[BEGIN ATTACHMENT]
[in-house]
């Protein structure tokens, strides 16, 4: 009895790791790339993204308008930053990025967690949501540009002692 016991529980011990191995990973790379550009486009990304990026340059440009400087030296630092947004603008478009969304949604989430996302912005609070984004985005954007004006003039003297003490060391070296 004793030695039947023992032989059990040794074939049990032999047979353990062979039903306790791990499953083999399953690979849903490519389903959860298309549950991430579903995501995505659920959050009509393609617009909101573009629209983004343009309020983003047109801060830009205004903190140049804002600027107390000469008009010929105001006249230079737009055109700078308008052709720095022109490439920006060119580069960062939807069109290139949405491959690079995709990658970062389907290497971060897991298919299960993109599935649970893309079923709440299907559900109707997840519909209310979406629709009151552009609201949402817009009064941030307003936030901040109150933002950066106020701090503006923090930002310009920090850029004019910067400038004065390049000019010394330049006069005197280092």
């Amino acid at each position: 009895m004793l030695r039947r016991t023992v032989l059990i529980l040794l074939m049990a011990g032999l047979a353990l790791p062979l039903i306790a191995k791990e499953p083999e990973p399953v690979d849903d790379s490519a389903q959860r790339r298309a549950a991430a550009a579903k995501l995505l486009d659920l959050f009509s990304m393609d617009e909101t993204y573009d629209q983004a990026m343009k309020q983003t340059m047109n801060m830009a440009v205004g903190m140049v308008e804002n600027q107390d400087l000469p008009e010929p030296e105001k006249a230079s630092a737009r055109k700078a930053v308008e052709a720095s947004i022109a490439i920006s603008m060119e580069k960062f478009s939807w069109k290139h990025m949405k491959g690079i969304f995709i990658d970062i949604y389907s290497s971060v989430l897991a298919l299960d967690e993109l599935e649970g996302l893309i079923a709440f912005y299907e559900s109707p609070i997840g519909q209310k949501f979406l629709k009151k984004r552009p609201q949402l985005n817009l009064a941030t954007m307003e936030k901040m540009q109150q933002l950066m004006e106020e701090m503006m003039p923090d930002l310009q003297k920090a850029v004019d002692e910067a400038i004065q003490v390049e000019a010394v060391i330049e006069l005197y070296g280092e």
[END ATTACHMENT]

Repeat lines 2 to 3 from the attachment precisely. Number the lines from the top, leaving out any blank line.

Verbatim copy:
């Protein structure tokens, strides 16, 4: 009895790791790339993204308008930053990025967690949501540009002692 016991529980011990191995990973790379550009486009990304990026340059440009400087030296630092947004603008478009969304949604989430996302912005609070984004985005954007004006003039003297003490060391070296 004793030695039947023992032989059990040794074939049990032999047979353990062979039903306790791990499953083999399953690979849903490519389903959860298309549950991430579903995501995505659920959050009509393609617009909101573009629209983004343009309020983003047109801060830009205004903190140049804002600027107390000469008009010929105001006249230079737009055109700078308008052709720095022109490439920006060119580069960062939807069109290139949405491959690079995709990658970062389907290497971060897991298919299960993109599935649970893309079923709440299907559900109707997840519909209310979406629709009151552009609201949402817009009064941030307003936030901040109150933002950066106020701090503006923090930002310009920090850029004019910067400038004065390049000019010394330049006069005197280092």
């Amino acid at each position: 009895m004793l030695r039947r016991t023992v032989l059990i529980l040794l074939m049990a011990g032999l047979a353990l790791p062979l039903i306790a191995k791990e499953p083999e990973p399953v690979d849903d790379s490519a389903q959860r790339r298309a549950a991430a550009a579903k995501l995505l486009d659920l959050f009509s990304m393609d617009e909101t993204y573009d629209q983004a990026m343009k309020q983003t340059m047109n801060m830009a440009v205004g903190m140049v308008e804002n600027q107390d400087l000469p008009e010929p030296e105001k006249a230079s630092a737009r055109k700078a930053v308008e052709a720095s947004i022109a490439i920006s603008m060119e580069k960062f478009s939807w069109k290139h990025m949405k491959g690079i969304f995709i990658d970062i949604y389907s290497s971060v989430l897991a298919l299960d967690e993109l599935e649970g996302l893309i079923a709440f912005y299907e559900s109707p609070i997840g519909q209310k949501f979406l629709k009151k984004r552009p609201q949402l985005n817009l009064a941030t954007m307003e936030k901040m540009q109150q933002l950066m004006e106020e701090m503006m003039p923090d930002l310009q003297k920090a850029v004019d002692e910067a400038i004065q003490v390049e000019a010394v060391i330049e006069l005197y070296g280092e």